How to Write the Perfect Thank You Note

The job interview isn't over once you leave the meeting room. There is still one more step to the process, the thank you note.

#1: Salute with your interviewer's name.

Start off the note with "Dear Mr./Mrs." and include your interviewer's name. When you greet with their name, it shows that it is more personalized and you put thought into writing, rather than reusing a generic template. Also, indicate the date you met and position you applied for, to help refresh their memory. Your hiring manager might be conducting multiple interviews.

#2: Express your gratitude.

A thank you note/email would not be one if you do not include "Thank you". Write that you appreciated the time they took out to meet, speak and consider you for the position.

#3: Confirm that you are interested.

Let the hiring manager know that you are still interested in the position. State how you are excited to work for the company, and how you look forward to learning and growing with them. HR professionals like to hear enthusiasm from potential candidates when applying to jobs.

#4: Promote yourself.

Write a little promotional blurb about yourself. Briefly discuss your strengths and skills, and how they would be valuable to the team. You may also want to talk about your previous experience in the hospitality industry. Basically, provide further support on why you are qualified and the best candidate for the position. 

#5: Remember to follow up.

Sum up by writing thank you once more, and suggesting to keep in contact. Mention how you can be reached again via email or phone, if your hiring manager has any further questions. If you do not hear back from him/her in about a week or so, send a friendly a reminder email.


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How to Ace Your Video Job Interview

Many companies, like ones on Harri, are embracing modern hiring methods. Video interviews are quickly becoming common practice.

Here are some tips on how to ace your next video interview:

#1: Do a technology test run.

You do not want to miss out on the job interview due to technical difficulties. Double check to see that all your technology, including your video/webcam software, microphone and speakers, are running properly. 

#2: Practice in front of your screen.

In addition to making sure your equipment is working, conduct a trial video job interview. Ask a friend to pretend and play the role of the hiring manager. Rehearsing, even for a little bit, can help calm your nerves. Maybe consider practicing and answering the most common restaurant job interview questions during the mock interview.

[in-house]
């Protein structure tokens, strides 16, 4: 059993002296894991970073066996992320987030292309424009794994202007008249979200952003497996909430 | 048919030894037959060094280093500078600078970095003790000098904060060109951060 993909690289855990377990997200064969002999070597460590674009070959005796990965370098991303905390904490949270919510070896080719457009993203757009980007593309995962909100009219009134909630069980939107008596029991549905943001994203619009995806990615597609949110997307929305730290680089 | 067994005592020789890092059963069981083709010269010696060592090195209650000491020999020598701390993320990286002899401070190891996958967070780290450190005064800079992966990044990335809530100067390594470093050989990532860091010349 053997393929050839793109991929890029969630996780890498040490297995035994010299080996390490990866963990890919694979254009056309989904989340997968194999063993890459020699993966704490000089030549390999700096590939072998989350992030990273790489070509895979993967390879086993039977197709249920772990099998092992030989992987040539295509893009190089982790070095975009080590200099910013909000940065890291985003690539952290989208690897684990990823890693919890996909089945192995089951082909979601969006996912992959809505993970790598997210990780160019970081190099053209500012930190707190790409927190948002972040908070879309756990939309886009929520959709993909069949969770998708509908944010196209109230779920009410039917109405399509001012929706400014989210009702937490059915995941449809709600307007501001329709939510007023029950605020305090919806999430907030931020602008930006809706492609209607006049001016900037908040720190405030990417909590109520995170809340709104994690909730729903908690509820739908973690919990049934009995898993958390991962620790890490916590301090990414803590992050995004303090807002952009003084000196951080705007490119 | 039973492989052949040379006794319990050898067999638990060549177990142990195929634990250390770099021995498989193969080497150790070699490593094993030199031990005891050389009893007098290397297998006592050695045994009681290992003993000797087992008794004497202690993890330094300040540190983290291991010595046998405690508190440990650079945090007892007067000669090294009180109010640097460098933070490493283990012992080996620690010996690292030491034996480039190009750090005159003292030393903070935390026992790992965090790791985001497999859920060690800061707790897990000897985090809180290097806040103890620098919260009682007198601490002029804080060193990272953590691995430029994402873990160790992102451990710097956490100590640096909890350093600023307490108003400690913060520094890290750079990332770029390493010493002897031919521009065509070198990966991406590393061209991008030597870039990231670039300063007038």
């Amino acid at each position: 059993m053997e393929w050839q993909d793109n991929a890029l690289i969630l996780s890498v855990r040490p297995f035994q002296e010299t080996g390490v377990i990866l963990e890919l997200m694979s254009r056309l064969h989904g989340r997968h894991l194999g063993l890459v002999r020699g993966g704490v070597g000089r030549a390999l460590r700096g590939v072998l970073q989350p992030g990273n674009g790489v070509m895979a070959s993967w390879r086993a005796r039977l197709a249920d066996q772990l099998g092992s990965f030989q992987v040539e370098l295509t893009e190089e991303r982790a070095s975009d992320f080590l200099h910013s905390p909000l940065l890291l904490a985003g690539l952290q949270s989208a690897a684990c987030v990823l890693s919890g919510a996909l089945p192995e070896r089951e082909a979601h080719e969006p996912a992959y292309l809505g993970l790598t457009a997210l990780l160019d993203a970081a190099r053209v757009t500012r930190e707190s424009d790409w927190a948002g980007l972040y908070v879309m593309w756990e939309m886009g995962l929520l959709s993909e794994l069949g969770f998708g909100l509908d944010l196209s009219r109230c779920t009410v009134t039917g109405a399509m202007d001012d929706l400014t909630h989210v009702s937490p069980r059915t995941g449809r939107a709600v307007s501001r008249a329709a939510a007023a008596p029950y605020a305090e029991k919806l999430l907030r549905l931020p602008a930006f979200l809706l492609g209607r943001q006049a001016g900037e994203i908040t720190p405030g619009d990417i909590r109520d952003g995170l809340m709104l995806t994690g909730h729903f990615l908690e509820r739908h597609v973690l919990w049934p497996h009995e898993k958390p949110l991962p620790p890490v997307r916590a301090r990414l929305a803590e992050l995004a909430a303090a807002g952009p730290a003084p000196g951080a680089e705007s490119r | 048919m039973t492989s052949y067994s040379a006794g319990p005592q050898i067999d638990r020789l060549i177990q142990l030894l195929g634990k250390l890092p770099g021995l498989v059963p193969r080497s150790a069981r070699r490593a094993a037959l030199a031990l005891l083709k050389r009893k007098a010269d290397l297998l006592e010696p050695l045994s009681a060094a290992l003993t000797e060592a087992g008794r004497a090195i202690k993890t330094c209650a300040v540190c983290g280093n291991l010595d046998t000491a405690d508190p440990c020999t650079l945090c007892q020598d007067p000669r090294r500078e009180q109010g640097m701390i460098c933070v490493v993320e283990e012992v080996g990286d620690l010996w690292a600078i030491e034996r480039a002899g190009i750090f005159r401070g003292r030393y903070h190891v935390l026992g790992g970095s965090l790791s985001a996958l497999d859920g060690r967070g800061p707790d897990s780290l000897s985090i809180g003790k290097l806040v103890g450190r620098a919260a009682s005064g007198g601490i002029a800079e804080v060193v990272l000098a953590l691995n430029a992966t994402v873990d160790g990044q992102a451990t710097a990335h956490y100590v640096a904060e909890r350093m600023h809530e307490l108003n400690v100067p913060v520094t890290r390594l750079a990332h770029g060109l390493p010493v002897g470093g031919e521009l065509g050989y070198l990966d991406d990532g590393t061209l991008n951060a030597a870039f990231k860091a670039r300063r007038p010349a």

#3: Be distraction free.

It is essential that you select a place where you will not be disturbed.

  • Interview in a quiet, well-lit space, so that your interviewer can hear and see you clearly.
  • Good lighting is also appreciated. Sit in front of a light source, rather than behind it, because it will create shadows.
  • Turn off of silence your phone during the interview.

#4: Dress as if you would in a face-to-face interview.

Even though you are not sitting in on an in-person interview, you still have to be in presentable attire. Wear a button-down or blouse, and pants. It is important to dress in a complete outfit because it will help you feel and project professionalism when you speak with your potential employer.

#5: Send a thank-you note and follow up.

As you would in any other interview, remember to thank the person you interviewed with for their time. After, send them an email, so that you can easily contact them in a week or two about updates in your job status.


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3 Reasons Why You Shouldn't Lie in a Job Interview

George Washington never told a lie, and it's a good practice to keep in mind during a job interview. Honesty is a key trait that employers look for in employees. Here are reasons why you should only speak the truth when meeting with a hiring manager:

#1: Background checks may come back to hurt to you.

Employers will check up on you after the initial interview. They may possibly contact your previous employers and references. You definitely do not want to be caught lying about your professional history. Instead be honest, and explain any past situations if asked.

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#2: You won't do well on the job.